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Establishing the largest Monarch waystation in Canada

WE CAME SECOND!
which means $15,000 from Fido for this project

Our Butterfly Meadow is sheltered from the wind, gets plenty of sun, and contains a wide variety of plants that provide nectar and are host plants for a number of local butterflies.

Last year (2011), we had the opportunity to enter a contest, organized by the Evergreen Foundation and sponsored by Fido, and we decided this was a great time to create an official Monarch Waystation. Our meadow already met some of the criteria, but we wanted to introduce more milkweeds to help monarchs and add some enhancements.

A base support grant of $2500 from Fido allowed us to buy a number of perennials this spring. We also installed a water tank - partly to make watering the new plants easier, but also to allow us to create a permanently damp spot for butterflies to "puddle." They sip up the water and get essential nutrients from the soil along with it.

With help from a PriceWaterhouse Coopers Green Team (photo at right), our intrepid volunteers cleared an area for planting milkweeds, the host plant for monarch butterflies, and other nectar species.

On July 10 and 17 and on August 14, we held "weed bees" inviting the public to help us pull out dog-strangling vine (DSV), one of the invasive species that is interfering with our efforts to create butterfly habitat. Between 20 and 25 people participated each day, despite the heat, and we managed to clear DSV out of most of the meadow. Many hands really do make light work. Thanks to everyone who helped; you did a fantastic job! See photos.

We're also erecting a bulletin board on site in the Butterfly Meadow to let our many friends and fans know what we're working on. And to ask them to vote for our project in the contest.

Here's the proposal we submitted for the contest.

Project proposal: Creating a Monarch waystation for butterflies and other pollinating insects

We strongly believe in the need to raise greater awareness of the plight of Monarchs and other pollinators. The best way we can do that is by example, and our Old Field and Butterfly Meadow are already inspiring communities, schools, and individual projects throughout our region.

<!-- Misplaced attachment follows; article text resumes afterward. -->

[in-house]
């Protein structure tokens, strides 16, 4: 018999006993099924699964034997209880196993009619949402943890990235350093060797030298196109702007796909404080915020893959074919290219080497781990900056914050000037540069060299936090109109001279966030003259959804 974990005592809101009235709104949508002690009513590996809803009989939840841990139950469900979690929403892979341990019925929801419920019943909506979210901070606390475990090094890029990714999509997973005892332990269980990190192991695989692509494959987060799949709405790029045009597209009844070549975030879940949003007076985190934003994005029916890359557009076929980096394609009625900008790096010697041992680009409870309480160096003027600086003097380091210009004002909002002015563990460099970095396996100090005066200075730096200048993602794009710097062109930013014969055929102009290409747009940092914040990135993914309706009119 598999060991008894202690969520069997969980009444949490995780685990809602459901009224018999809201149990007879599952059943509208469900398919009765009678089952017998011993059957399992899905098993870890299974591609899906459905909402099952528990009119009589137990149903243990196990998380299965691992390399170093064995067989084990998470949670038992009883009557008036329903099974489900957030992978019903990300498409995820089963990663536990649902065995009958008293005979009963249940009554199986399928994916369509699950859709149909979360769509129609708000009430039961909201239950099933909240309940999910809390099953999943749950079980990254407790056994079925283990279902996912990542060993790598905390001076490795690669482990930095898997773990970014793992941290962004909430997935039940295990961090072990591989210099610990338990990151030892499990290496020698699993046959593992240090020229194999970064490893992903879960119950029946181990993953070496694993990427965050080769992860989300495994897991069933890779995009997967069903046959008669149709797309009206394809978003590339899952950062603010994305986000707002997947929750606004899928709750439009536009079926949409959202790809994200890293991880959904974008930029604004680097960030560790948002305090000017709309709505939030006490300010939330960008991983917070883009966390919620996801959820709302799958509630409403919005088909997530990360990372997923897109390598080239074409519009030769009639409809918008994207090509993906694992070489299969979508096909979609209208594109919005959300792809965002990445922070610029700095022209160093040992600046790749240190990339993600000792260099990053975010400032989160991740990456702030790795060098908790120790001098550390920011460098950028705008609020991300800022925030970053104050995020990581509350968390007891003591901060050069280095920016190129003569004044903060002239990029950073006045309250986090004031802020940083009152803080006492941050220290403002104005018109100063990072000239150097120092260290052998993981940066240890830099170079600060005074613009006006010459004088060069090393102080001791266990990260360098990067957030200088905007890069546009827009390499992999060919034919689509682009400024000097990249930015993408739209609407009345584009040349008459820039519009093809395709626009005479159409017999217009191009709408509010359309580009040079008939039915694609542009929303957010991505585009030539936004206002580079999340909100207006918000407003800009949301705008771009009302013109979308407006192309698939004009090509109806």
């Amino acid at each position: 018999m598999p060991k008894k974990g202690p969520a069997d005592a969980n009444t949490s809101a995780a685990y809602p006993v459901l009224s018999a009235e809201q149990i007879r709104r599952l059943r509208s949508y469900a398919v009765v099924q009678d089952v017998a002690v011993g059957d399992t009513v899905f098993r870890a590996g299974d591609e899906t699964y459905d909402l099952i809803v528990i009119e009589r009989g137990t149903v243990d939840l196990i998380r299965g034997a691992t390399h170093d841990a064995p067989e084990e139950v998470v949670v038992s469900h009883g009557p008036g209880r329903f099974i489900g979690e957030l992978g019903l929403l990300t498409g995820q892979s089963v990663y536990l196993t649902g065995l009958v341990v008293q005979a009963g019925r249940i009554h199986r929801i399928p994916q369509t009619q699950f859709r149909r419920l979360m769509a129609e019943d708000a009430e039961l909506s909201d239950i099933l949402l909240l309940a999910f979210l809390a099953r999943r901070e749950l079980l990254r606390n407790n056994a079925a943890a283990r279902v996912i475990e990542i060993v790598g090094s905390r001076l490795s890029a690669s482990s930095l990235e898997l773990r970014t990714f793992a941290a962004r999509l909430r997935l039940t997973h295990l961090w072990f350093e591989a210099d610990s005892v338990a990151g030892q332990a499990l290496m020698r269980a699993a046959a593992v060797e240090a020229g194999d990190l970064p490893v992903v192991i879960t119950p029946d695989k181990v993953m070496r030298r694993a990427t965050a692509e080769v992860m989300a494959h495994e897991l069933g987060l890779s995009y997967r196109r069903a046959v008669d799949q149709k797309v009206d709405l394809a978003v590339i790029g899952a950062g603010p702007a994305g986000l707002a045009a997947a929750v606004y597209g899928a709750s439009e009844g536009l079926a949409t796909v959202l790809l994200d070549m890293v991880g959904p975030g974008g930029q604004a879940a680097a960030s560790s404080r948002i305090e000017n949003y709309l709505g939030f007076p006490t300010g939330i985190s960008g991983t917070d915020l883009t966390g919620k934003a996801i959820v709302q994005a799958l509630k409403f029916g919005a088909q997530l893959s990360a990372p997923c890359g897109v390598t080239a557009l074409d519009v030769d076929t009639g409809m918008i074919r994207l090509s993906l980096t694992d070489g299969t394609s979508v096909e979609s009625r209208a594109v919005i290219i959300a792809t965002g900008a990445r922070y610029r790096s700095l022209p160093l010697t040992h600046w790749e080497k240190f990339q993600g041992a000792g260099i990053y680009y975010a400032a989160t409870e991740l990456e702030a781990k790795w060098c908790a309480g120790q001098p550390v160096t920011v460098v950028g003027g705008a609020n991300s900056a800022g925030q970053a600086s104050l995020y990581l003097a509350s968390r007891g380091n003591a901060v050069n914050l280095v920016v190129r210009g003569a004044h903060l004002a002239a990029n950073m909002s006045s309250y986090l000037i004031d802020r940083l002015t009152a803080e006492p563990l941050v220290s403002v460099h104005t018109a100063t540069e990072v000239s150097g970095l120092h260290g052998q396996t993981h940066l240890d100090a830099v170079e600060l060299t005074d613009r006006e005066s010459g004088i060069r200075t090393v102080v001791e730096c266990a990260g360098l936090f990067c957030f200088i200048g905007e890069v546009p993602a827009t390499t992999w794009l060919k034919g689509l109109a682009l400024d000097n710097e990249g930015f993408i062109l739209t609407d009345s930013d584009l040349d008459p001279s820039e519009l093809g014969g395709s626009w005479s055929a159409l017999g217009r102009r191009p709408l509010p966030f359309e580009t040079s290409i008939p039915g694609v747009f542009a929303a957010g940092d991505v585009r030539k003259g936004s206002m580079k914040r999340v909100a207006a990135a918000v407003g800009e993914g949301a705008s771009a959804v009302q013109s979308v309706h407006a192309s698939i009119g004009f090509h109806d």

But we need to do more. Monarchs overwintering in Mexico right now are at their lowest number since monitoring started in 1975. The pollinators that we depend on for many of our food crops are in decline. Through this project, we could help butterflies and other pollinators by establishing the largest Monarch waystation in Canada and doing it in partnership with the established MonarchWatch waystation program of the University of Kansas. This would be a great way to bring public attention to the plight of Monarchs and other pollinators. Under the direction of our energetic habitat manager and with advice from a strong supporter who is one of Canada's foremost butterfly authorities, we would

  • Plant a substantial area with milkweed species and other nectar-rich plants to provide breeding habitat and a migratory stopover point for Monarchs.
  • Expand the existing Butterfly Meadow, by increasing the diversity of native plants that are attractive to butterflies for nectaring and egg laying and that also support a wide variety of other pollinating insects such as bees, flies, moths, and beetles.
  • Raise awareness by creating educational signage introducing various pollinators and the important role they play.
  • Install bee boxes and other bee-attracting features to show how anyone can make similar structures for gardens, farms, parks, and rural properties. Include a watering system (an essential component of a waystation) and construct discovery trails through parts of the meadow.
  • Spread the word by devoting a section of our web site to how to establish and maintain a pollinator meadow; by continuing to network with Pollination Canada and the Canadian Wildlife Federation; by registering our waystation with Monarch Watch to contribute to the wider effort to save Monarchs; by providing tours for school groups, garden clubs, community groups, and others; by inviting the public to help with the project under the direction of our volunteer crew; by holding butterfly walks and talks during the summer; and by using Facebook and Twitter to track use of our meadow by pollinators and drive traffic to our web site for details.

This page was revised 11 February 2013
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